Coliseum rent deal opens door
State officials announced Friday they have agreed in principle to a rent agreement with the Coliseum Commission and now have turned their attention to bridging the impasse between the commission and USC.
The state owns the 84-year-old stadium and rents it to the commission, which in turn rents it to tenants, the largest of which is USC.
Over the next 47 years, the state will receive no less than $1 million in annual rent from the commission. For each of the past 52 years, the commission has paid less than $100,000 a year. The state had the option to raise the rent to as much as $2 million annually. The deal is expected to be finalized Jan. 9.
Having cleared this hurdle, the state offered to assist in negotiations between the commission and USC, which has threatened to move its home football games from the Coliseum to the Rose Bowl.
The three parties met Friday, and the Coliseum Commission submitted a counterproposal to USC, which the school is reviewing. The commission and USC have agreed to meet again Thursday. “We’re closer,” said Todd Dickey, USC senior vice president and general counsel. “We’re not there yet, but I’m optimistic.”
Dickey said that having the rent issue resolved between the state and commission is “good news . . . that can only help in the process of getting our deal done. Now that is no longer a reason for us not getting an agreement.”
USC typically plays six games a year at the Coliseum, and it pays 8% of ticket sales in rent, generally about $1.5 million a season.
Pat Lynch, general manager of the Coliseum, said reaching an agreement with the state is “wonderful” and should make USC negotiations “simpler” because the commission can focus solely on those.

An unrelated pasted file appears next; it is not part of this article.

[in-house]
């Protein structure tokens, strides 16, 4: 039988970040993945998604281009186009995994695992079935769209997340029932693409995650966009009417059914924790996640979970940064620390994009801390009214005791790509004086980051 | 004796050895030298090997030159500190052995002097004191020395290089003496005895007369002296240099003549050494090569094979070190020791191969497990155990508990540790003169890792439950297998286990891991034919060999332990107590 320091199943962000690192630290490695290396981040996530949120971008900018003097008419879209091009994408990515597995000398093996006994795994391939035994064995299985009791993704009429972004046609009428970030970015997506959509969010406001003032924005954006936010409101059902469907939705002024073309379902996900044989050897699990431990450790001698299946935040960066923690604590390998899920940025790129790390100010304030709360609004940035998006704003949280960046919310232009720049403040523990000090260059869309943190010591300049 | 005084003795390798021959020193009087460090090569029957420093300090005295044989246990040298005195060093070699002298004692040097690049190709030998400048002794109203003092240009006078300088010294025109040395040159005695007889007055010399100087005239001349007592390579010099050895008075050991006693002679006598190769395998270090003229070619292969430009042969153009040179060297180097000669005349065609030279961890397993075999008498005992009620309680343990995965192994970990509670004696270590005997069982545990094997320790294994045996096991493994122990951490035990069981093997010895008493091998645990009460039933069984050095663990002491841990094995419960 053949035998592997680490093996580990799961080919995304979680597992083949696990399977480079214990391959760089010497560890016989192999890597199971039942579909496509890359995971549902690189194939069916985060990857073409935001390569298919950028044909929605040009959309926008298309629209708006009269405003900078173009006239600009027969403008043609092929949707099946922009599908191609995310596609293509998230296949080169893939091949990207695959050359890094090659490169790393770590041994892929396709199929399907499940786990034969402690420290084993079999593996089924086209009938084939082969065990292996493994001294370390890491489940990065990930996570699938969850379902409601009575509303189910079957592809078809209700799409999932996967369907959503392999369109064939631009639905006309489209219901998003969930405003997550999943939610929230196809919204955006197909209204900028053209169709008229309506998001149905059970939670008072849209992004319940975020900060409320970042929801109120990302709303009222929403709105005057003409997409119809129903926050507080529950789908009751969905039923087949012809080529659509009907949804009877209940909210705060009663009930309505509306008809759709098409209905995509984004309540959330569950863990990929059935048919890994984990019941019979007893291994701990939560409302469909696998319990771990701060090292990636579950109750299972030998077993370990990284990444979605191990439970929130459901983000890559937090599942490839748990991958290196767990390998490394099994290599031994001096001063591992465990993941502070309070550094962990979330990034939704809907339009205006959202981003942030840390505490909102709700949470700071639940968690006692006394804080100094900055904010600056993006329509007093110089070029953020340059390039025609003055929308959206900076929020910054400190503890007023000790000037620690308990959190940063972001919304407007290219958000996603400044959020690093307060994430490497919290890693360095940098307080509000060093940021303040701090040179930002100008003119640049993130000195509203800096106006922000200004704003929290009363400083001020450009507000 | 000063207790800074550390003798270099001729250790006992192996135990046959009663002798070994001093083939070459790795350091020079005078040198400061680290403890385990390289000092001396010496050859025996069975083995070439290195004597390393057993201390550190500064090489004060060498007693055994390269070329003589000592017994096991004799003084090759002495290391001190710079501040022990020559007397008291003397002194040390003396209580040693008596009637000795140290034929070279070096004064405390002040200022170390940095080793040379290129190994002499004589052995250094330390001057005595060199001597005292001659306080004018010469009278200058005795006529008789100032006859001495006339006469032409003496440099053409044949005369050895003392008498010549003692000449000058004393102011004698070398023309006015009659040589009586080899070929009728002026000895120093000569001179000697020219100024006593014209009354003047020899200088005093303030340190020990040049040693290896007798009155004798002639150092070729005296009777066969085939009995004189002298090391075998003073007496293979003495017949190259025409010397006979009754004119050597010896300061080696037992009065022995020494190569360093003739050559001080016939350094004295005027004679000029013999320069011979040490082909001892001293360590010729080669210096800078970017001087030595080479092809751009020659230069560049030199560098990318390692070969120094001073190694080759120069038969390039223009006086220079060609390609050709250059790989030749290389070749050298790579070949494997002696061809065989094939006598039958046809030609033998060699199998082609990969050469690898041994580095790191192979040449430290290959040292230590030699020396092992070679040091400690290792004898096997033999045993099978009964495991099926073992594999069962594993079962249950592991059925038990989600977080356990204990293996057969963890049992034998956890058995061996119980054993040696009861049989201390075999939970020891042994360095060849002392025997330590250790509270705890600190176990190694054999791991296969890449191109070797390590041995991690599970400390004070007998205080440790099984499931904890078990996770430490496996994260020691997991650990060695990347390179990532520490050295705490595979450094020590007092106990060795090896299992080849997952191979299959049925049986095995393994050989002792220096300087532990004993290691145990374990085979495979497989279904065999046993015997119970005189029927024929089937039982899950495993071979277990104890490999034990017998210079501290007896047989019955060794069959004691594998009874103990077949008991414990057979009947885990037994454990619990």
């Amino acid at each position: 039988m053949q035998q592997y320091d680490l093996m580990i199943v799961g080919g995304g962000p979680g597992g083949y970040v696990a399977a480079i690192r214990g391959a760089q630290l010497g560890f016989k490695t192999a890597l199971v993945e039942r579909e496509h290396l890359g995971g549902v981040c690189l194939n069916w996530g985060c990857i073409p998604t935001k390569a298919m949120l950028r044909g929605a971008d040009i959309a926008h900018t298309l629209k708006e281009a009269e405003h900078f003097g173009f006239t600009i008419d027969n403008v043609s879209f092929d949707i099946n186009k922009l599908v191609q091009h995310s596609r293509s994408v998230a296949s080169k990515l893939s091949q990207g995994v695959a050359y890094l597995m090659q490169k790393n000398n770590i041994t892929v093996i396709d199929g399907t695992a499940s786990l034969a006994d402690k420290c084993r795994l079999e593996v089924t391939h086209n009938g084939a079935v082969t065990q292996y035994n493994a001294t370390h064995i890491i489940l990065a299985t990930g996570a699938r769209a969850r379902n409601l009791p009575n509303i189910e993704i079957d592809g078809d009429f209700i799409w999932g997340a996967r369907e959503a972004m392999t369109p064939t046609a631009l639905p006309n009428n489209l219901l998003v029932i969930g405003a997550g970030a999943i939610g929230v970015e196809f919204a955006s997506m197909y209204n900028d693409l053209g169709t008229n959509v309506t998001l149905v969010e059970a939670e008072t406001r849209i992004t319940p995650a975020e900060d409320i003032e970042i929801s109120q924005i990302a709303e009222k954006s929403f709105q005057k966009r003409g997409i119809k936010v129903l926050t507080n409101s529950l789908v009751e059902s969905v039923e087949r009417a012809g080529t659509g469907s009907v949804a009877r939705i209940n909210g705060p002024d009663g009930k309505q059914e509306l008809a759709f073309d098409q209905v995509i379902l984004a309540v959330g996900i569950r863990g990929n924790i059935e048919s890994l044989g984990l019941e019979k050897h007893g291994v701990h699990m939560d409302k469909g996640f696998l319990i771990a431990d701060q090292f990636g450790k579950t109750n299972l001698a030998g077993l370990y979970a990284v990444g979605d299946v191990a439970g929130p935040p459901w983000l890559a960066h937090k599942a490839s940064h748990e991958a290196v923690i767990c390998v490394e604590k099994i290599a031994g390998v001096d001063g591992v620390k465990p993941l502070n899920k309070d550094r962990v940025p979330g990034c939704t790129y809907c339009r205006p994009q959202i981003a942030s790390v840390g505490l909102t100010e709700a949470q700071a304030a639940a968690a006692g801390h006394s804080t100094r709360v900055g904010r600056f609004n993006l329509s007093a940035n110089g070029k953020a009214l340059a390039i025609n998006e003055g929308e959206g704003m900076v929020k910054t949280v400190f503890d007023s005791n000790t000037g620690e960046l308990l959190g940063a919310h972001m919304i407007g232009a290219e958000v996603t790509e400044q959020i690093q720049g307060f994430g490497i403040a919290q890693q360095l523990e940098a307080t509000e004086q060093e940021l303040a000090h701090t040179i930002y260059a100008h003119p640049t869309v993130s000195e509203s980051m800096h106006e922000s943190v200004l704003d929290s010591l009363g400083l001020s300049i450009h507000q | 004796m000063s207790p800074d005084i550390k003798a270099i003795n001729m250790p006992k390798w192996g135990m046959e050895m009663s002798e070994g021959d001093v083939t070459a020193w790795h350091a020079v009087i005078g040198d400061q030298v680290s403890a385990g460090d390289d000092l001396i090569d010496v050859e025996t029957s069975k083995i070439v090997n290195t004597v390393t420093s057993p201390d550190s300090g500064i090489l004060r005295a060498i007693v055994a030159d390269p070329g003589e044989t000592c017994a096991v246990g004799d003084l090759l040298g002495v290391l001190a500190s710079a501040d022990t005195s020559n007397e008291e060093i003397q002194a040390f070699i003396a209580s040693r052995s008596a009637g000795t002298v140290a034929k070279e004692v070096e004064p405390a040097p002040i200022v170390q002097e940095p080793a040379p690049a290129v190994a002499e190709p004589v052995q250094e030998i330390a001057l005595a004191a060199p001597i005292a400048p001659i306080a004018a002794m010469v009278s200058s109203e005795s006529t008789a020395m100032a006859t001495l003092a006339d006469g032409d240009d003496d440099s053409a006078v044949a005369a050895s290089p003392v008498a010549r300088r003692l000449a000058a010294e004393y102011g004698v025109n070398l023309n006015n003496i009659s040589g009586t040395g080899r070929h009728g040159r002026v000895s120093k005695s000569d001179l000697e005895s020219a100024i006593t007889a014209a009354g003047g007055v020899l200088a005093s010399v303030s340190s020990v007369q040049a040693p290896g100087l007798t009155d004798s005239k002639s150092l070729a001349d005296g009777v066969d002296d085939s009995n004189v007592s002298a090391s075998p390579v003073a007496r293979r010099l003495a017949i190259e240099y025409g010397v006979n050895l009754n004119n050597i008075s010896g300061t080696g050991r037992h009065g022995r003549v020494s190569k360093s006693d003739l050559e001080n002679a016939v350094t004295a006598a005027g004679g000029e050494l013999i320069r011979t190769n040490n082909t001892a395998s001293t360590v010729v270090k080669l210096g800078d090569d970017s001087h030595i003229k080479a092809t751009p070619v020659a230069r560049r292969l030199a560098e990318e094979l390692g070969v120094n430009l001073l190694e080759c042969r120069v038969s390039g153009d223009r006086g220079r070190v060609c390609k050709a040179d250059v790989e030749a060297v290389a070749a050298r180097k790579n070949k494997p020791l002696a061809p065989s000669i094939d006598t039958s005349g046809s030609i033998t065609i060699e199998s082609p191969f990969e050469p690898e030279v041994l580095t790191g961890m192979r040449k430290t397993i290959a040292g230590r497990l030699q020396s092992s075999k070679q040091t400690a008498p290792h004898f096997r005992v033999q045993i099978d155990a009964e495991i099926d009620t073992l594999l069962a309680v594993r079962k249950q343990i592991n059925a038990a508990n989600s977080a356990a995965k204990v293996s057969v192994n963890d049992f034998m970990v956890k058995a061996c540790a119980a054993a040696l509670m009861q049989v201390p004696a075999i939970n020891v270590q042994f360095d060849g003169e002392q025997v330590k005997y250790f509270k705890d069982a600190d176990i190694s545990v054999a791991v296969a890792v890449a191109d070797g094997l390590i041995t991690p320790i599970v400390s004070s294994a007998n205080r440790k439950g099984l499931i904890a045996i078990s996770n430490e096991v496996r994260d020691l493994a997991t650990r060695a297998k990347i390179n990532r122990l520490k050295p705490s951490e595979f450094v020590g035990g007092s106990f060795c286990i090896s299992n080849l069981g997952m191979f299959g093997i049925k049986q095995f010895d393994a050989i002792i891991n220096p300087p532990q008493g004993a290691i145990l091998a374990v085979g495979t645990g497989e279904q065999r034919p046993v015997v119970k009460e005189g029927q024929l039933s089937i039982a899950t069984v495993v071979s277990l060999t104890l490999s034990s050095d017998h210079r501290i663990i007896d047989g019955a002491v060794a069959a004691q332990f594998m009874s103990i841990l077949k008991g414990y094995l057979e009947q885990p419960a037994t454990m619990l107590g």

“We talked to them today,” he said of school negotiators. “It was all positive. We’re all working positively, we’re all optimistic.”
Amanda Fulkerson, a communications director with the state, said the state was happy to get involved.
“We’re looking forward to an agreement that will keep the Trojans playing where they should be,” she said.
The state met with the Coliseum Commission on Monday. “When the state showed leadership and had this closed-door meeting Monday, we got results,” Fulkerson said. “Part of that was the Coliseum Commission being open with the state to having us come in and be part of the negotiations. We’ve been proven effective and we’re happy to help.”
County Supervisor Yvonne Burke said at a recent commission meeting that lagging rent negotiations with the state were, in part, holding up negotiations with USC, but the state has long contended that its negotiations with the Coliseum are separate to those between the Coliseum and the school.
“We’re happy to have struck a fair deal for the rent on these Los Angeles landmarks,” said commission President Bernard C. Parks, an L.A. city councilman. “We’ll use this momentum to continue to engage USC officials and look forward to coming to an agreement very soon on the sublease terms that will keep the Trojans playing and winning at our great complex.”
Gov. Arnold Schwarzenegger, in a statement, thanked Parks and the commission “for working diligently with state officials to come to an agreement that is fair and beneficial to all parties, and for meeting our goal to have an agreement by the end of the year. This is fantastic news for the people of Los Angeles and all Californians.”
USC’s most recent proposal to the Coliseum was to allow the commission to continue running the stadium as long as it agreed to a four-year timetable for improvements, which would cost roughly $50 million. The commission this week responded that that proposal was weighted too heavily in favor of USC.
Staff writer David Wharton contributed to this report.